Pictured above is the person who I refer affectionately to as "The man who saved day 63". I'll let Donna's blog post from the day take up the story.

A spectacular start to the morning was soon to be over. Mark was becoming increasingly hassled by the flies and the pain had started again in his feet. Mark sent me a message so say how much he was struggling, I knew that this would be a low end to the morning. 

As I waited for Mark to approach the RV, I started to prepare for water exchange and a snack. Just then I heard the blip of a siren. My heart sunk, I was parked perched on the corner of a farmer's track – was I in trouble? 

I coyly went to the front of the RV to step out and saw a flash of a Newcastle top! This had to be good news! 

I was greeted by a big smile from Andrew, the Zone Commander for New South Wales Fire and Rescue. Andrew had previously been in touch on Facebook as he lives in a town not too far from where Mark would be running. Andrew's Dad was originally from North Shields so the family are big supporters of 'the toon'. This was great! 

In the distance a very dreary Mark was heading towards us, he almost dropped to his knees when he saw the friendly black and white stripes. His pace quickened and he greeted Andrew with a huge bear hug!".

The rest, as they say, is history and Andrew spent the next few days bringing supplies and checking in on us. His job covered a huge area and he passed us quite a few times. 

I genuinely think that I was ready to quit that day. I dread to think what the outcome would have been without our chance meeting with Andrew.

Donna's blog for the day says it all really and concludes with:

"The break with Andrew had cost Mark an hour, it was certainly well worth it as he skipped into the next running stretch for the day.".

I tweeted "Break over. Time to get back out there. I'm in the mood to attack again.". 

Finally, there was Pete Smith (pictured above) who ran the final 10k of the run across Australia with me. The previous 2378 miles from Perth had been physically and mentally torturous. The final 6 miles with Pete were very calm, casual and I remember feeling like I was on a lunchtime training run. It was such a contrast to the previous 81 days of heat, flies, blood, sweat, tears and pain. 

Donna's blog from the day - "I presumed that it was someone who had stopped to check that Mark was ok - a common feature of the last 82 days. How wrong could I be? Just when the glory of the finish line awaited, up pops a Geordie! Pete Smith, a friend of, lives in Sydney and had followed the journey throughout. As luck had it he was in the area with family and kindly offered to join Mark as support for the final stretch.".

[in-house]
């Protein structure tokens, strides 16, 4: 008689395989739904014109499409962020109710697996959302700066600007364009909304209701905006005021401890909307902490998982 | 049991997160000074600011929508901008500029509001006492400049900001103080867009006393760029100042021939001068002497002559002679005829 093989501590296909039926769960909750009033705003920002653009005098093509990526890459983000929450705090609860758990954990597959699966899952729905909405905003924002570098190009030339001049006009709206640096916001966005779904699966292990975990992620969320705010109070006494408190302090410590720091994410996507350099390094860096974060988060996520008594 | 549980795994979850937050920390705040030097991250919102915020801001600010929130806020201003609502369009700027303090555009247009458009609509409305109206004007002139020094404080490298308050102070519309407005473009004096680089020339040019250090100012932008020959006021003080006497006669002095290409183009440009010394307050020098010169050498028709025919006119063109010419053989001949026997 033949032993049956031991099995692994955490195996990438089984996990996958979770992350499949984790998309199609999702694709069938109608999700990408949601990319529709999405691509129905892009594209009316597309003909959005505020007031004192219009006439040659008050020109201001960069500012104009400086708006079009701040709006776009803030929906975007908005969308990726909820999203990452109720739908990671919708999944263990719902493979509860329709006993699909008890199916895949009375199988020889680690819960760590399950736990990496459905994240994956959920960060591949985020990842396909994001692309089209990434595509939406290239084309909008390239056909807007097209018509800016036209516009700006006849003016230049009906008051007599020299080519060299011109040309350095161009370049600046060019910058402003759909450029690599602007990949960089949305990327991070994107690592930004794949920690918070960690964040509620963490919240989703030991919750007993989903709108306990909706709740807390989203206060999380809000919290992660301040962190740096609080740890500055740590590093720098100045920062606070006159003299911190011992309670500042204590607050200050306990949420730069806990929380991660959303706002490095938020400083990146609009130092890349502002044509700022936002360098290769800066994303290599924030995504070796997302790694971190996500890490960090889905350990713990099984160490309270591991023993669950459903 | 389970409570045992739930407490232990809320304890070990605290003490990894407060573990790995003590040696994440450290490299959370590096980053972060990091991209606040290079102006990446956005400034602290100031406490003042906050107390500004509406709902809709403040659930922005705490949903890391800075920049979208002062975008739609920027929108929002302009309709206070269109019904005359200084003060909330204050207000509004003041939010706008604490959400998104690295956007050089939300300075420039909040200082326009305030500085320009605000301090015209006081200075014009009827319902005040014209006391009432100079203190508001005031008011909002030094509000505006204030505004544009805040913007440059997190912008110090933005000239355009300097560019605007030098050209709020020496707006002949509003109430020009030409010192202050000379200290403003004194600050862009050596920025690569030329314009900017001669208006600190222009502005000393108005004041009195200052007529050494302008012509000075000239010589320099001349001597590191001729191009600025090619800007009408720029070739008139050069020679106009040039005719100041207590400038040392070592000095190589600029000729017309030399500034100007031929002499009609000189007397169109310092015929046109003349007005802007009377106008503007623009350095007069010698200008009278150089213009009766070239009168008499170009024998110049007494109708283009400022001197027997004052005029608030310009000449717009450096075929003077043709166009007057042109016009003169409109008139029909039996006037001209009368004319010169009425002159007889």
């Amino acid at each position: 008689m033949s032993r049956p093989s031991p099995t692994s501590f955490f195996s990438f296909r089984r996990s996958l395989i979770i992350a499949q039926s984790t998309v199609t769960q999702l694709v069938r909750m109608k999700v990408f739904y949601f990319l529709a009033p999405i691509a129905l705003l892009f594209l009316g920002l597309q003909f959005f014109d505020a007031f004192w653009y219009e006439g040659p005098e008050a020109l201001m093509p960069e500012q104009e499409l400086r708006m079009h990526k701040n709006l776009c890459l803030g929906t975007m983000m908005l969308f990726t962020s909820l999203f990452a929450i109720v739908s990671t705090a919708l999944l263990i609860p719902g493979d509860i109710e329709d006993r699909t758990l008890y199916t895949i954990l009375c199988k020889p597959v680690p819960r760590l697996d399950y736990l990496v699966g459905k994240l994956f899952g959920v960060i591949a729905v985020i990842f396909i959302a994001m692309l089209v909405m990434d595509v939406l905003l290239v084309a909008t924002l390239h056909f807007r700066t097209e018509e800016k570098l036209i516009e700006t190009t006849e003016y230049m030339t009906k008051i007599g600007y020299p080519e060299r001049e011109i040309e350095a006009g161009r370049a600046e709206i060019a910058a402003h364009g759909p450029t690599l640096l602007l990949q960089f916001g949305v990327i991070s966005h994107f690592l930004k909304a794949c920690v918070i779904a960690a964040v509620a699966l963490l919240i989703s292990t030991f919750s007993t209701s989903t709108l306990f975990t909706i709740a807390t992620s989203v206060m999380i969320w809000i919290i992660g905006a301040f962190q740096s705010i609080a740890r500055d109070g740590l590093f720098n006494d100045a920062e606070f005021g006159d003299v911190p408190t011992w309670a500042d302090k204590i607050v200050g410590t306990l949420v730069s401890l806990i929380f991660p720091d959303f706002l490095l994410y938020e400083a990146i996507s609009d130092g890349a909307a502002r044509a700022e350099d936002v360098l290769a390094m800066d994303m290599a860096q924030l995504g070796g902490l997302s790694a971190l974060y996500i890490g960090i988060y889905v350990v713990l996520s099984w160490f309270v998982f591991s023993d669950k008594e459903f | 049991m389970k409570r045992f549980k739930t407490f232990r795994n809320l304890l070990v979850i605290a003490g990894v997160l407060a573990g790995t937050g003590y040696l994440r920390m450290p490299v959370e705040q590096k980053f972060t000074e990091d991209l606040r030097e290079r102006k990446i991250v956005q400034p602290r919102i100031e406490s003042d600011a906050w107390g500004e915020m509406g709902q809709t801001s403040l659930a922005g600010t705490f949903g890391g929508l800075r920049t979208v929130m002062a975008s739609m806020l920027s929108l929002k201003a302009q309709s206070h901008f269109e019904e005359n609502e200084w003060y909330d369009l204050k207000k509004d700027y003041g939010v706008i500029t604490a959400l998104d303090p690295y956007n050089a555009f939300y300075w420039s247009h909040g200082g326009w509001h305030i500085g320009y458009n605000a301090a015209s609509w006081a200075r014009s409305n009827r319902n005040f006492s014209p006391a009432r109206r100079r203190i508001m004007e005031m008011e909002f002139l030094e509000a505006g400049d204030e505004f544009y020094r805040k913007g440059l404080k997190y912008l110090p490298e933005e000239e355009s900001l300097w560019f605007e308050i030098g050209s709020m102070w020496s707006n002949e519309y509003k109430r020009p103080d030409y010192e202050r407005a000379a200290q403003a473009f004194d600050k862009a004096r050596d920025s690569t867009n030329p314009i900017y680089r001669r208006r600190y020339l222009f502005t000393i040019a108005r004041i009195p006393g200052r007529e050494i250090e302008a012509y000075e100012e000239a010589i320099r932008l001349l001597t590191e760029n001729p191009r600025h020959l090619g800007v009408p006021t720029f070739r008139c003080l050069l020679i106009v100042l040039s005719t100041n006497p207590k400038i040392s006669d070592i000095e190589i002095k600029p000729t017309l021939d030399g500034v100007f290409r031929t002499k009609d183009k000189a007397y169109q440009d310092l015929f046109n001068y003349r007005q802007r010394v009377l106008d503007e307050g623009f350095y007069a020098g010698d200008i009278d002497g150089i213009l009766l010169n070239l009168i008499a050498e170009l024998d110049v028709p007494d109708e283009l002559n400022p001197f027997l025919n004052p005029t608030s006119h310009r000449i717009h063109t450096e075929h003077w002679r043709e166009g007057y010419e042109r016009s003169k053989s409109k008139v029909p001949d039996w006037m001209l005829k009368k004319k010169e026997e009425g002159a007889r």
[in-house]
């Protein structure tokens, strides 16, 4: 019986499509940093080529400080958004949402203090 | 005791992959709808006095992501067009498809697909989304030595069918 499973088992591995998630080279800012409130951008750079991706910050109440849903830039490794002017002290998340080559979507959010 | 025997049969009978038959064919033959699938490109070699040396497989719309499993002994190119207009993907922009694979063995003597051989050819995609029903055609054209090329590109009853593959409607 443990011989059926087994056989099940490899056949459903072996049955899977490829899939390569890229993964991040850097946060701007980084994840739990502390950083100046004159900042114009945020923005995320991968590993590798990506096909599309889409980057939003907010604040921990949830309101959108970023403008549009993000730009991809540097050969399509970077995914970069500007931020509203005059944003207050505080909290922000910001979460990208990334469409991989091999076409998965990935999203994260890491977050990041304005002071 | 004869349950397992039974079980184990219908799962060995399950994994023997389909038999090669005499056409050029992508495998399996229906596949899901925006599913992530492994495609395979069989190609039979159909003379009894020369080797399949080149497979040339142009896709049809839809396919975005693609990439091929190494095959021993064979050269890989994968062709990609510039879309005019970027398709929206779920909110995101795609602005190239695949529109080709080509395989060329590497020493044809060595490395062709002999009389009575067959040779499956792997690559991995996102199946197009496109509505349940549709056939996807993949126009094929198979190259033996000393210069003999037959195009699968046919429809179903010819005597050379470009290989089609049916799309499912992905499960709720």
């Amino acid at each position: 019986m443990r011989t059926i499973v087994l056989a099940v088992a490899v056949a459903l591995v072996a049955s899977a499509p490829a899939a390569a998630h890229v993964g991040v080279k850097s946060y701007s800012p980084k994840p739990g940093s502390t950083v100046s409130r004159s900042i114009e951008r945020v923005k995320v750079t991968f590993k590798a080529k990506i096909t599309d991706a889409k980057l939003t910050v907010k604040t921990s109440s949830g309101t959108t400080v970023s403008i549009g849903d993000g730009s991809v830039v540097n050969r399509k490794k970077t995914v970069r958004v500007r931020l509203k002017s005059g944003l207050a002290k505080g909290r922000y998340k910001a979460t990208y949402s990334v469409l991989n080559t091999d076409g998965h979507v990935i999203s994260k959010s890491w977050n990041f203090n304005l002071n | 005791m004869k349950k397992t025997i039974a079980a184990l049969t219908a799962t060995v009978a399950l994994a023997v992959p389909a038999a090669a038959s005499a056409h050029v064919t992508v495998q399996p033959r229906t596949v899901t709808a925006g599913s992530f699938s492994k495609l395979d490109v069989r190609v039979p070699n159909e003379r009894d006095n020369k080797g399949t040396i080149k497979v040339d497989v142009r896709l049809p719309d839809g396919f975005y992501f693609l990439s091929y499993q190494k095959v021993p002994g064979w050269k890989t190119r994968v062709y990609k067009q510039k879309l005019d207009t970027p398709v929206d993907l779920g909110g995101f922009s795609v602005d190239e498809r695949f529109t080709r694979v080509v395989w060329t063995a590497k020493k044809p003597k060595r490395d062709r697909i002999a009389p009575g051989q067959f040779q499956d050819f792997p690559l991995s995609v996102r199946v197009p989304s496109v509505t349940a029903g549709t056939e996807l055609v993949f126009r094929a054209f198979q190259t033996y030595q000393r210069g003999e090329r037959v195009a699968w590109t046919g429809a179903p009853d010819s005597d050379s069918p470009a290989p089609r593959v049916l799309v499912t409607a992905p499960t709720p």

As well as the people mentioned above there are the various support team members, the local well wishers, the sponsors and helpers and all of the kind people who support me via social media. Putting all of that together has meant that I have managed to successfully run 9,000 miles across the UK, USA, Australia and Europe. There are so many people to write about and thank when I sit down and think about it.

All of the liaisons with the above people can be traced back to coverage given to my running on There's another set of people to thank for sure!

Of course, I now have Chappie (The Chapman Ventilation Around The World Buggy) pictured above, to support me. I'm looking forward to writing about the next group of people that we'll meet between Belgrade and the southern tip of New Zealand in a few years time.

Every ounce of help offered to me during the remaining 11,000 miles across Serbia, Romania, Ukraine, Russia, Kazakhstan, China, Japan and New Zealand will be gratefully received. The support and generosity shown is never something that I take for granted. It has and will continue to help me achieve my ambition to go some way to repaying the debt of gratitude that I feel towards local charities.

Raising half a million pounds or more by the time I reach the end of the world is not going to be an easy task.  Running the remaining 11,000 miles isn't going to be easy either and isn't without its fair share of risks. What in life that is worth anything at all comes easy?

This promises to be a continuing fascinating journey and with a lot of help and support I'm confident of suceeding.